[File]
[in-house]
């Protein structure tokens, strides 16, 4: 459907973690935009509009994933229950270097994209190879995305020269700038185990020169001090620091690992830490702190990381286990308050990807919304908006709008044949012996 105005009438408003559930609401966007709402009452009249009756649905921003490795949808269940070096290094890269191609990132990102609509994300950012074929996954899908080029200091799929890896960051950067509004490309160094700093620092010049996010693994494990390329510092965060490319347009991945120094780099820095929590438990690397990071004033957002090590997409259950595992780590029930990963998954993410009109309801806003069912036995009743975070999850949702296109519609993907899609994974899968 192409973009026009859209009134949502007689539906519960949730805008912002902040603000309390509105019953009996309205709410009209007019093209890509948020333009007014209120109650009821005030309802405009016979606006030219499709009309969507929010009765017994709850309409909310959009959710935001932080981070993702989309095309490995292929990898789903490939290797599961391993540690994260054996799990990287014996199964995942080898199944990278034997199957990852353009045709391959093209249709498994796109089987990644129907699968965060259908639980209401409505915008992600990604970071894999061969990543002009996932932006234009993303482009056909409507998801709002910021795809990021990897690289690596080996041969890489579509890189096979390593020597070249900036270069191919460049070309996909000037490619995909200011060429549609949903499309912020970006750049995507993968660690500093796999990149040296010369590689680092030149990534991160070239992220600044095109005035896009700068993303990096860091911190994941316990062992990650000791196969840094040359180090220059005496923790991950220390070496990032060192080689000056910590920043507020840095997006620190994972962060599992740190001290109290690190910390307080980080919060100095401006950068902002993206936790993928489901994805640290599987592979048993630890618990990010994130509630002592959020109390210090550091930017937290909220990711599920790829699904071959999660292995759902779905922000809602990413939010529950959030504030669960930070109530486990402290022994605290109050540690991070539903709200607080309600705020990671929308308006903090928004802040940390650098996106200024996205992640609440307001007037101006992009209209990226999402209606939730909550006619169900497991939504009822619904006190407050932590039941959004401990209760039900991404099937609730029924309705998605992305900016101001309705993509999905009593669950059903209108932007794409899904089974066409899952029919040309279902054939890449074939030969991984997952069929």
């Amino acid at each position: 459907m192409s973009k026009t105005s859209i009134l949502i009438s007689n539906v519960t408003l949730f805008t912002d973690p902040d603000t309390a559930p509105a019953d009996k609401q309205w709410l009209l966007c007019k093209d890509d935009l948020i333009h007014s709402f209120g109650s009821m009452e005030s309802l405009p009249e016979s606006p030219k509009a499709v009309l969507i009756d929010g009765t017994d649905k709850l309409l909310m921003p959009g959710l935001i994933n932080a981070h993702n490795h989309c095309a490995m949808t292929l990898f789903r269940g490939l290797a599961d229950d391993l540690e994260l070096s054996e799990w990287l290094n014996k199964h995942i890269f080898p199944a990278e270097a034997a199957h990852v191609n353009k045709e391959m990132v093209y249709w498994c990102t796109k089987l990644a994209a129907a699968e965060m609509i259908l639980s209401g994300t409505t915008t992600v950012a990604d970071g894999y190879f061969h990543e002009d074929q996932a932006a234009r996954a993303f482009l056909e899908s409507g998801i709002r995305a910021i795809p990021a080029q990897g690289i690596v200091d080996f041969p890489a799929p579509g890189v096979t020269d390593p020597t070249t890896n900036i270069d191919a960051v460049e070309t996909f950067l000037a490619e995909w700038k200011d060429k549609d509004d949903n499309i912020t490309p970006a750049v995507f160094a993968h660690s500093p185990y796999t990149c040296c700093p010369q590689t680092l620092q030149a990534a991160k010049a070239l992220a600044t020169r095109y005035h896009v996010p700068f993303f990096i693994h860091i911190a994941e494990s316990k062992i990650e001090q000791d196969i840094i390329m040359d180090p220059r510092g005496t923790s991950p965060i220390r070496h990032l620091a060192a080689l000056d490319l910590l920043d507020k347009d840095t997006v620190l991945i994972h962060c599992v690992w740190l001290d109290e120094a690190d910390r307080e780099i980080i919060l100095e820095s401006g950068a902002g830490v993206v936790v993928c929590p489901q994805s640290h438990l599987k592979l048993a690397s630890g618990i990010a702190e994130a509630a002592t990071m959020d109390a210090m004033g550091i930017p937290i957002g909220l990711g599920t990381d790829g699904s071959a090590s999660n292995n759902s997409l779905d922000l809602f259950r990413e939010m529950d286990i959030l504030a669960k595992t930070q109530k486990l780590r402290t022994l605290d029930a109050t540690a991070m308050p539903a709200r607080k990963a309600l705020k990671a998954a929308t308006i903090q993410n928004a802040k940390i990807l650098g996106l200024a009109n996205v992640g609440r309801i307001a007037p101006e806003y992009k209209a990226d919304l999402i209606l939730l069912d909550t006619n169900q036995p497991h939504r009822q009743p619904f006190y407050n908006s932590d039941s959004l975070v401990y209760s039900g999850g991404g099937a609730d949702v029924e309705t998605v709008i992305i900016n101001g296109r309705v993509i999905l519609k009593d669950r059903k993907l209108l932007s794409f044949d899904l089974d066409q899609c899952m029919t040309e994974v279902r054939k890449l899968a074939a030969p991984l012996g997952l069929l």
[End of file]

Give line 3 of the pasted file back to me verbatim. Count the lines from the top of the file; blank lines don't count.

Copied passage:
């Amino acid at each position: 459907m192409s973009k026009t105005s859209i009134l949502i009438s007689n539906v519960t408003l949730f805008t912002d973690p902040d603000t309390a559930p509105a019953d009996k609401q309205w709410l009209l966007c007019k093209d890509d935009l948020i333009h007014s709402f209120g109650s009821m009452e005030s309802l405009p009249e016979s606006p030219k509009a499709v009309l969507i009756d929010g009765t017994d649905k709850l309409l909310m921003p959009g959710l935001i994933n932080a981070h993702n490795h989309c095309a490995m949808t292929l990898f789903r269940g490939l290797a599961d229950d391993l540690e994260l070096s054996e799990w990287l290094n014996k199964h995942i890269f080898p199944a990278e270097a034997a199957h990852v191609n353009k045709e391959m990132v093209y249709w498994c990102t796109k089987l990644a994209a129907a699968e965060m609509i259908l639980s209401g994300t409505t915008t992600v950012a990604d970071g894999y190879f061969h990543e002009d074929q996932a932006a234009r996954a993303f482009l056909e899908s409507g998801i709002r995305a910021i795809p990021a080029q990897g690289i690596v200091d080996f041969p890489a799929p579509g890189v096979t020269d390593p020597t070249t890896n900036i270069d191919a960051v460049e070309t996909f950067l000037a490619e995909w700038k200011d060429k549609d509004d949903n499309i912020t490309p970006a750049v995507f160094a993968h660690s500093p185990y796999t990149c040296c700093p010369q590689t680092l620092q030149a990534a991160k010049a070239l992220a600044t020169r095109y005035h896009v996010p700068f993303f990096i693994h860091i911190a994941e494990s316990k062992i990650e001090q000791d196969i840094i390329m040359d180090p220059r510092g005496t923790s991950p965060i220390r070496h990032l620091a060192a080689l000056d490319l910590l920043d507020k347009d840095t997006v620190l991945i994972h962060c599992v690992w740190l001290d109290e120094a690190d910390r307080e780099i980080i919060l100095e820095s401006g950068a902002g830490v993206v936790v993928c929590p489901q994805s640290h438990l599987k592979l048993a690397s630890g618990i990010a702190e994130a509630a002592t990071m959020d109390a210090m004033g550091i930017p937290i957002g909220l990711g599920t990381d790829g699904s071959a090590s999660n292995n759902s997409l779905d922000l809602f259950r990413e939010m529950d286990i959030l504030a669960k595992t930070q109530k486990l780590r402290t022994l605290d029930a109050t540690a991070m308050p539903a709200r607080k990963a309600l705020k990671a998954a929308t308006i903090q993410n928004a802040k940390i990807l650098g996106l200024a009109n996205v992640g609440r309801i307001a007037p101006e806003y992009k209209a990226d919304l999402i209606l939730l069912d909550t006619n169900q036995p497991h939504r009822q009743p619904f006190y407050n908006s932590d039941s959004l975070v401990y209760s039900g999850g991404g099937a609730d949702v029924e309705t998605v709008i992305i900016n101001g296109r309705v993509i999905l519609k009593d669950r059903k993907l209108l932007s794409f044949d899904l089974d066409q899609c899952m029919t040309e994974v279902r054939k890449l899968a074939a030969p991984l012996g997952l069929l």